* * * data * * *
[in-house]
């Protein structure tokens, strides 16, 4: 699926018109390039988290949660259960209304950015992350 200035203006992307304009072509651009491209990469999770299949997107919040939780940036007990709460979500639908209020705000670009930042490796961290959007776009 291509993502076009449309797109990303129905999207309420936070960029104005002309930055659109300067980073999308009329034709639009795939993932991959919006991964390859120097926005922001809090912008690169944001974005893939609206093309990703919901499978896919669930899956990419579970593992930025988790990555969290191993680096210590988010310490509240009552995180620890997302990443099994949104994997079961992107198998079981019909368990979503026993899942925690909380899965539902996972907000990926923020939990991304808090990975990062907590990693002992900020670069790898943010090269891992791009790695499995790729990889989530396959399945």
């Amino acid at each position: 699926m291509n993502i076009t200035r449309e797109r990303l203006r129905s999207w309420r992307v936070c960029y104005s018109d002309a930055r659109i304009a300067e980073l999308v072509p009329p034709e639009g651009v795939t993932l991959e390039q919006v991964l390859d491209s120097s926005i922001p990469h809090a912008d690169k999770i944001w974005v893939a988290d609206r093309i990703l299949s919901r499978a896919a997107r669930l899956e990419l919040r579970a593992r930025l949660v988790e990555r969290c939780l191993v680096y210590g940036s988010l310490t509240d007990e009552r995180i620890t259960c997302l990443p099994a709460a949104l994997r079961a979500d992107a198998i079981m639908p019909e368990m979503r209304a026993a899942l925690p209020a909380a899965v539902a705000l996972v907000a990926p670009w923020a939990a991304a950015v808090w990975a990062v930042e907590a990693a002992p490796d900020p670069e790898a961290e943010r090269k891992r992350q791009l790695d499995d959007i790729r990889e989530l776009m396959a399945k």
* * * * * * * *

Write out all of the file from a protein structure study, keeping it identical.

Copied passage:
[in-house]
């Protein structure tokens, strides 16, 4: 699926018109390039988290949660259960209304950015992350 200035203006992307304009072509651009491209990469999770299949997107919040939780940036007990709460979500639908209020705000670009930042490796961290959007776009 291509993502076009449309797109990303129905999207309420936070960029104005002309930055659109300067980073999308009329034709639009795939993932991959919006991964390859120097926005922001809090912008690169944001974005893939609206093309990703919901499978896919669930899956990419579970593992930025988790990555969290191993680096210590988010310490509240009552995180620890997302990443099994949104994997079961992107198998079981019909368990979503026993899942925690909380899965539902996972907000990926923020939990991304808090990975990062907590990693002992900020670069790898943010090269891992791009790695499995790729990889989530396959399945």
């Amino acid at each position: 699926m291509n993502i076009t200035r449309e797109r990303l203006r129905s999207w309420r992307v936070c960029y104005s018109d002309a930055r659109i304009a300067e980073l999308v072509p009329p034709e639009g651009v795939t993932l991959e390039q919006v991964l390859d491209s120097s926005i922001p990469h809090a912008d690169k999770i944001w974005v893939a988290d609206r093309i990703l299949s919901r499978a896919a997107r669930l899956e990419l919040r579970a593992r930025l949660v988790e990555r969290c939780l191993v680096y210590g940036s988010l310490t509240d007990e009552r995180i620890t259960c997302l990443p099994a709460a949104l994997r079961a979500d992107a198998i079981m639908p019909e368990m979503r209304a026993a899942l925690p209020a909380a899965v539902a705000l996972v907000a990926p670009w923020a939990a991304a950015v808090w990975a990062v930042e907590a990693a002992p490796d900020p670069e790898a961290e943010r090269k891992r992350q791009l790695d499995d959007i790729r990889e989530l776009m396959a399945k």